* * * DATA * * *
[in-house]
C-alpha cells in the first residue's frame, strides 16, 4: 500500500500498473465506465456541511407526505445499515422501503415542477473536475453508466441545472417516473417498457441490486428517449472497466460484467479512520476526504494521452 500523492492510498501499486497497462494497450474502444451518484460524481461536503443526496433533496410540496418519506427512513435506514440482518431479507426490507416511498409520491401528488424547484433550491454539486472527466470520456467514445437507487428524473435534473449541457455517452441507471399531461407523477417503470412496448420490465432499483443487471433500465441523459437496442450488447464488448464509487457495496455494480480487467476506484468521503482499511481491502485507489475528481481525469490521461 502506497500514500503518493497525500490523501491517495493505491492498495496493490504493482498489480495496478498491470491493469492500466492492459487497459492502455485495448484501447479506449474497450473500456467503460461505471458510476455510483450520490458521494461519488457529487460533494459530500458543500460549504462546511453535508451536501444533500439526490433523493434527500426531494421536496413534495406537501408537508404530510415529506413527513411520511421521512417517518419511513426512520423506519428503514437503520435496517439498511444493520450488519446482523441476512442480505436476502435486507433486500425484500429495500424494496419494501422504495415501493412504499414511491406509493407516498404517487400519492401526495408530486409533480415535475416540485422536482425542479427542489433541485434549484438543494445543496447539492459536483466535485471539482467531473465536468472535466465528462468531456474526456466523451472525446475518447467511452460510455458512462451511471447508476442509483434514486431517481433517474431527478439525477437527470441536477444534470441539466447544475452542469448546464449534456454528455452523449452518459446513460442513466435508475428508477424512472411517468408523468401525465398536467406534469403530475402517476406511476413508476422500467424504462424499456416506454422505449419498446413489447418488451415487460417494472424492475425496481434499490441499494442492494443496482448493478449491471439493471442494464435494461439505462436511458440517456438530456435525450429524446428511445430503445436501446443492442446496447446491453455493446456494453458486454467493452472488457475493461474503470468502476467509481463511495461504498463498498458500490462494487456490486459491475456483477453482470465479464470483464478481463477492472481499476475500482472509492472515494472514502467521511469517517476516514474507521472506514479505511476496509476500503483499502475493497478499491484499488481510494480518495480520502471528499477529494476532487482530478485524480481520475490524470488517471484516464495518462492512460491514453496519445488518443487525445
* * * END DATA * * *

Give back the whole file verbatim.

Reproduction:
[in-house]
C-alpha cells in the first residue's frame, strides 16, 4: 500500500500498473465506465456541511407526505445499515422501503415542477473536475453508466441545472417516473417498457441490486428517449472497466460484467479512520476526504494521452 500523492492510498501499486497497462494497450474502444451518484460524481461536503443526496433533496410540496418519506427512513435506514440482518431479507426490507416511498409520491401528488424547484433550491454539486472527466470520456467514445437507487428524473435534473449541457455517452441507471399531461407523477417503470412496448420490465432499483443487471433500465441523459437496442450488447464488448464509487457495496455494480480487467476506484468521503482499511481491502485507489475528481481525469490521461 502506497500514500503518493497525500490523501491517495493505491492498495496493490504493482498489480495496478498491470491493469492500466492492459487497459492502455485495448484501447479506449474497450473500456467503460461505471458510476455510483450520490458521494461519488457529487460533494459530500458543500460549504462546511453535508451536501444533500439526490433523493434527500426531494421536496413534495406537501408537508404530510415529506413527513411520511421521512417517518419511513426512520423506519428503514437503520435496517439498511444493520450488519446482523441476512442480505436476502435486507433486500425484500429495500424494496419494501422504495415501493412504499414511491406509493407516498404517487400519492401526495408530486409533480415535475416540485422536482425542479427542489433541485434549484438543494445543496447539492459536483466535485471539482467531473465536468472535466465528462468531456474526456466523451472525446475518447467511452460510455458512462451511471447508476442509483434514486431517481433517474431527478439525477437527470441536477444534470441539466447544475452542469448546464449534456454528455452523449452518459446513460442513466435508475428508477424512472411517468408523468401525465398536467406534469403530475402517476406511476413508476422500467424504462424499456416506454422505449419498446413489447418488451415487460417494472424492475425496481434499490441499494442492494443496482448493478449491471439493471442494464435494461439505462436511458440517456438530456435525450429524446428511445430503445436501446443492442446496447446491453455493446456494453458486454467493452472488457475493461474503470468502476467509481463511495461504498463498498458500490462494487456490486459491475456483477453482470465479464470483464478481463477492472481499476475500482472509492472515494472514502467521511469517517476516514474507521472506514479505511476496509476500503483499502475493497478499491484499488481510494480518495480520502471528499477529494476532487482530478485524480481520475490524470488517471484516464495518462492512460491514453496519445488518443487525445